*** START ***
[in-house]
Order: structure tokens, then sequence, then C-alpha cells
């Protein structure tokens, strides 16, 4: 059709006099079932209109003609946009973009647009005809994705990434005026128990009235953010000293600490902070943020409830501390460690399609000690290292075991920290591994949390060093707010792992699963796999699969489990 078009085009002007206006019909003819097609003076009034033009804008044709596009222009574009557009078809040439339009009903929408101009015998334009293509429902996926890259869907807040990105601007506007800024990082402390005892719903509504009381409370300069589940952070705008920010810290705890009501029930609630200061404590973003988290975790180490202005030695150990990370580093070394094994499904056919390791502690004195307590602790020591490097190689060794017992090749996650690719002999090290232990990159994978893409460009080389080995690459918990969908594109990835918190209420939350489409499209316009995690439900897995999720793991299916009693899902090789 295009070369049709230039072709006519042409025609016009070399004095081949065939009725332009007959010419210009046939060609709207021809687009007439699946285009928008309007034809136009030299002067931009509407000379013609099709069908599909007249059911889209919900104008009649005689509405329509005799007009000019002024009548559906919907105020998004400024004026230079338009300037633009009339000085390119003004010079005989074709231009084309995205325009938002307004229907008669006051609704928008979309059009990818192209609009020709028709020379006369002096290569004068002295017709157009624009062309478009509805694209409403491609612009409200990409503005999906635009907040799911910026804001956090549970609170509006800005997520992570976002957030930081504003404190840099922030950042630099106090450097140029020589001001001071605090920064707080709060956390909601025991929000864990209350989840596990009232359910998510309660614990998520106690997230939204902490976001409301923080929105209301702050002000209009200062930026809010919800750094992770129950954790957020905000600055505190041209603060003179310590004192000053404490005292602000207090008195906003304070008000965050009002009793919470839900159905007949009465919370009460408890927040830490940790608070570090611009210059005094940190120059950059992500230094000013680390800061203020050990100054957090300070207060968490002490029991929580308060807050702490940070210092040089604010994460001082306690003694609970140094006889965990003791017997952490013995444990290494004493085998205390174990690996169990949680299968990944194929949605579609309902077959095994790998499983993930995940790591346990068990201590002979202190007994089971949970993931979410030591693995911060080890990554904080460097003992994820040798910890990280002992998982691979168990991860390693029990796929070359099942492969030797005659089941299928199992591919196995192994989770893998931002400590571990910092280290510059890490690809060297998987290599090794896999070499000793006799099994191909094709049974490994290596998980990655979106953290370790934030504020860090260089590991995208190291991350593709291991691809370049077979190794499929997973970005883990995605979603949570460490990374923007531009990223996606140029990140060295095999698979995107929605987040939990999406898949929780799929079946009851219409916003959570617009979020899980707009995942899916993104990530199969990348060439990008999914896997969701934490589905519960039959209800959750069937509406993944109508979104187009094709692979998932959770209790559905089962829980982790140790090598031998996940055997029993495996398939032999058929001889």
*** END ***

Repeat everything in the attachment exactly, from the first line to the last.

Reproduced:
[in-house]
Order: structure tokens, then sequence, then C-alpha cells
């Protein structure tokens, strides 16, 4: 059709006099079932209109003609946009973009647009005809994705990434005026128990009235953010000293600490902070943020409830501390460690399609000690290292075991920290591994949390060093707010792992699963796999699969489990 078009085009002007206006019909003819097609003076009034033009804008044709596009222009574009557009078809040439339009009903929408101009015998334009293509429902996926890259869907807040990105601007506007800024990082402390005892719903509504009381409370300069589940952070705008920010810290705890009501029930609630200061404590973003988290975790180490202005030695150990990370580093070394094994499904056919390791502690004195307590602790020591490097190689060794017992090749996650690719002999090290232990990159994978893409460009080389080995690459918990969908594109990835918190209420939350489409499209316009995690439900897995999720793991299916009693899902090789 295009070369049709230039072709006519042409025609016009070399004095081949065939009725332009007959010419210009046939060609709207021809687009007439699946285009928008309007034809136009030299002067931009509407000379013609099709069908599909007249059911889209919900104008009649005689509405329509005799007009000019002024009548559906919907105020998004400024004026230079338009300037633009009339000085390119003004010079005989074709231009084309995205325009938002307004229907008669006051609704928008979309059009990818192209609009020709028709020379006369002096290569004068002295017709157009624009062309478009509805694209409403491609612009409200990409503005999906635009907040799911910026804001956090549970609170509006800005997520992570976002957030930081504003404190840099922030950042630099106090450097140029020589001001001071605090920064707080709060956390909601025991929000864990209350989840596990009232359910998510309660614990998520106690997230939204902490976001409301923080929105209301702050002000209009200062930026809010919800750094992770129950954790957020905000600055505190041209603060003179310590004192000053404490005292602000207090008195906003304070008000965050009002009793919470839900159905007949009465919370009460408890927040830490940790608070570090611009210059005094940190120059950059992500230094000013680390800061203020050990100054957090300070207060968490002490029991929580308060807050702490940070210092040089604010994460001082306690003694609970140094006889965990003791017997952490013995444990290494004493085998205390174990690996169990949680299968990944194929949605579609309902077959095994790998499983993930995940790591346990068990201590002979202190007994089971949970993931979410030591693995911060080890990554904080460097003992994820040798910890990280002992998982691979168990991860390693029990796929070359099942492969030797005659089941299928199992591919196995192994989770893998931002400590571990910092280290510059890490690809060297998987290599090794896999070499000793006799099994191909094709049974490994290596998980990655979106953290370790934030504020860090260089590991995208190291991350593709291991691809370049077979190794499929997973970005883990995605979603949570460490990374923007531009990223996606140029990140060295095999698979995107929605987040939990999406898949929780799929079946009851219409916003959570617009979020899980707009995942899916993104990530199969990348060439990008999914896997969701934490589905519960039959209800959750069937509406993944109508979104187009094709692979998932959770209790559905089962829980982790140790090598031998996940055997029993495996398939032999058929001889």